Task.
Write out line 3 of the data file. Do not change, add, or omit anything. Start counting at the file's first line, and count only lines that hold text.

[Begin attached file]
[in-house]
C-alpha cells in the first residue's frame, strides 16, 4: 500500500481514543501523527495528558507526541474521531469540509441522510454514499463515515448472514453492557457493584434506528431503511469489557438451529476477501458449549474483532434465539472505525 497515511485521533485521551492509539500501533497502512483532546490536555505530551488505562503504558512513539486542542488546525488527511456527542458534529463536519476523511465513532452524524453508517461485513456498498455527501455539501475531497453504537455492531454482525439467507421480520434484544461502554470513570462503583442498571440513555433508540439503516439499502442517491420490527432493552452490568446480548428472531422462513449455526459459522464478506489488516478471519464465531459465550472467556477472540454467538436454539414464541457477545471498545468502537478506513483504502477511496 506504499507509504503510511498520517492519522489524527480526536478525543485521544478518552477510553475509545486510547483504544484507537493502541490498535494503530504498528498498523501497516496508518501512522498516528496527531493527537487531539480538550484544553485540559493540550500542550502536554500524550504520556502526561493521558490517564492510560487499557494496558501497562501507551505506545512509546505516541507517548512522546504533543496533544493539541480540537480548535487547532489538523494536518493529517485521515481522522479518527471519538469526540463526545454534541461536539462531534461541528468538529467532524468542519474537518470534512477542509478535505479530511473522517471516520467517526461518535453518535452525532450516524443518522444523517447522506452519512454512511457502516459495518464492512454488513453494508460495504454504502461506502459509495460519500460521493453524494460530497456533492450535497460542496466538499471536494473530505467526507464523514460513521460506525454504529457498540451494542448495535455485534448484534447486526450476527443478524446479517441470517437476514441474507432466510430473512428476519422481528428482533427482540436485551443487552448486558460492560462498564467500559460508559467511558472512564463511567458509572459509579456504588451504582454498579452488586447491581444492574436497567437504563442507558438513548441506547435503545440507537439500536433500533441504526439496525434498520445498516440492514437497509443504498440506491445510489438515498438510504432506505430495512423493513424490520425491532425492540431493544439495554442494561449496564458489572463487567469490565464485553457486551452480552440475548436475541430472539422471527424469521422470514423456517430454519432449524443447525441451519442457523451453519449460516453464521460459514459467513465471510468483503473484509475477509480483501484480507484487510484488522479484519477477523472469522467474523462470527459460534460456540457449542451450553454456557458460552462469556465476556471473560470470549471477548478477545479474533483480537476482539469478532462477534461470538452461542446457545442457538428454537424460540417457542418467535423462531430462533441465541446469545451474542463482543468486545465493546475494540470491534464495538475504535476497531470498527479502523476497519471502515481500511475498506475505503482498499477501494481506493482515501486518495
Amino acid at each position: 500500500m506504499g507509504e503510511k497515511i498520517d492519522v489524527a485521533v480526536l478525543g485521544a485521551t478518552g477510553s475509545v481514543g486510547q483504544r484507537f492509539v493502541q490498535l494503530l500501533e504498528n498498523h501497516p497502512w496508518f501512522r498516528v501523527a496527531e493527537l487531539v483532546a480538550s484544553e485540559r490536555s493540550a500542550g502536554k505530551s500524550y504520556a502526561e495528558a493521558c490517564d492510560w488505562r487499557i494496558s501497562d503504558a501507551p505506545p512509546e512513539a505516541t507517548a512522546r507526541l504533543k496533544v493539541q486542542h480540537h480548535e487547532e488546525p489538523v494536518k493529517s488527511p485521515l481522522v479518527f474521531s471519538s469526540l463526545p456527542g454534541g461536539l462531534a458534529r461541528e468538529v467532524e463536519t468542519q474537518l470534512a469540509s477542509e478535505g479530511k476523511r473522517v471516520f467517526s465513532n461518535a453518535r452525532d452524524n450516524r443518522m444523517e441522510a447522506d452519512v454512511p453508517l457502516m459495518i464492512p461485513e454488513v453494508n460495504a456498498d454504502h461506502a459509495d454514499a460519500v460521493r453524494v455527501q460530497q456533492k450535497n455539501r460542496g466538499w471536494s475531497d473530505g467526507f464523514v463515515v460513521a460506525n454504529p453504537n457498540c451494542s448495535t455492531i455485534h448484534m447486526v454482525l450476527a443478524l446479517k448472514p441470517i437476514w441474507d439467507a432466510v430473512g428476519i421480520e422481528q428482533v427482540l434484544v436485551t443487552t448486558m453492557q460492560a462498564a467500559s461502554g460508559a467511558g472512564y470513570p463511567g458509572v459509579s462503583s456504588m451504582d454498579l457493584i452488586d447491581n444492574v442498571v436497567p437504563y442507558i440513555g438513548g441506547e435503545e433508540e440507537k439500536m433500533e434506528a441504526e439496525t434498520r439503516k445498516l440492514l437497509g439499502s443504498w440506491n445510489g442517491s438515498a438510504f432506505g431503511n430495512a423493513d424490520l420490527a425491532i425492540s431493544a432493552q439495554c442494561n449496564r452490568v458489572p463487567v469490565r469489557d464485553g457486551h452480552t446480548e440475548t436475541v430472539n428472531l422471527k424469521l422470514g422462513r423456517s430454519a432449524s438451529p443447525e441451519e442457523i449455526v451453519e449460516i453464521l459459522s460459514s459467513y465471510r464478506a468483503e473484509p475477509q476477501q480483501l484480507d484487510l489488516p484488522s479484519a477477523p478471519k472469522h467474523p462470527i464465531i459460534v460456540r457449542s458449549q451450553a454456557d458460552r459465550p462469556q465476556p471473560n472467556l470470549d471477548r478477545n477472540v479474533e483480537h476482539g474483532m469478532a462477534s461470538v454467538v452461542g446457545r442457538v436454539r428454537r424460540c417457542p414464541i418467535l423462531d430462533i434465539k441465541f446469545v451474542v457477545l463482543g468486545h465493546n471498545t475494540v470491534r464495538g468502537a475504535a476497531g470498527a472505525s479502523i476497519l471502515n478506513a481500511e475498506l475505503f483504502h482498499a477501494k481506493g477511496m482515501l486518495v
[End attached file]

Amino acid at each position: 500500500m506504499g507509504e503510511k497515511i498520517d492519522v489524527a485521533v480526536l478525543g485521544a485521551t478518552g477510553s475509545v481514543g486510547q483504544r484507537f492509539v493502541q490498535l494503530l500501533e504498528n498498523h501497516p497502512w496508518f501512522r498516528v501523527a496527531e493527537l487531539v483532546a480538550s484544553e485540559r490536555s493540550a500542550g502536554k505530551s500524550y504520556a502526561e495528558a493521558c490517564d492510560w488505562r487499557i494496558s501497562d503504558a501507551p505506545p512509546e512513539a505516541t507517548a512522546r507526541l504533543k496533544v493539541q486542542h480540537h480548535e487547532e488546525p489538523v494536518k493529517s488527511p485521515l481522522v479518527f474521531s471519538s469526540l463526545p456527542g454534541g461536539l462531534a458534529r461541528e468538529v467532524e463536519t468542519q474537518l470534512a469540509s477542509e478535505g479530511k476523511r473522517v471516520f467517526s465513532n461518535a453518535r452525532d452524524n450516524r443518522m444523517e441522510a447522506d452519512v454512511p453508517l457502516m459495518i464492512p461485513e454488513v453494508n460495504a456498498d454504502h461506502a459509495d454514499a460519500v460521493r453524494v455527501q460530497q456533492k450535497n455539501r460542496g466538499w471536494s475531497d473530505g467526507f464523514v463515515v460513521a460506525n454504529p453504537n457498540c451494542s448495535t455492531i455485534h448484534m447486526v454482525l450476527a443478524l446479517k448472514p441470517i437476514w441474507d439467507a432466510v430473512g428476519i421480520e422481528q428482533v427482540l434484544v436485551t443487552t448486558m453492557q460492560a462498564a467500559s461502554g460508559a467511558g472512564y470513570p463511567g458509572v459509579s462503583s456504588m451504582d454498579l457493584i452488586d447491581n444492574v442498571v436497567p437504563y442507558i440513555g438513548g441506547e435503545e433508540e440507537k439500536m433500533e434506528a441504526e439496525t434498520r439503516k445498516l440492514l437497509g439499502s443504498w440506491n445510489g442517491s438515498a438510504f432506505g431503511n430495512a423493513d424490520l420490527a425491532i425492540s431493544a432493552q439495554c442494561n449496564r452490568v458489572p463487567v469490565r469489557d464485553g457486551h452480552t446480548e440475548t436475541v430472539n428472531l422471527k424469521l422470514g422462513r423456517s430454519a432449524s438451529p443447525e441451519e442457523i449455526v451453519e449460516i453464521l459459522s460459514s459467513y465471510r464478506a468483503e473484509p475477509q476477501q480483501l484480507d484487510l489488516p484488522s479484519a477477523p478471519k472469522h467474523p462470527i464465531i459460534v460456540r457449542s458449549q451450553a454456557d458460552r459465550p462469556q465476556p471473560n472467556l470470549d471477548r478477545n477472540v479474533e483480537h476482539g474483532m469478532a462477534s461470538v454467538v452461542g446457545r442457538v436454539r428454537r424460540c417457542p414464541i418467535l423462531d430462533i434465539k441465541f446469545v451474542v457477545l463482543g468486545h465493546n471498545t475494540v470491534r464495538g468502537a475504535a476497531g470498527a472505525s479502523i476497519l471502515n478506513a481500511e475498506l475505503f483504502h482498499a477501494k481506493g477511496m482515501l486518495v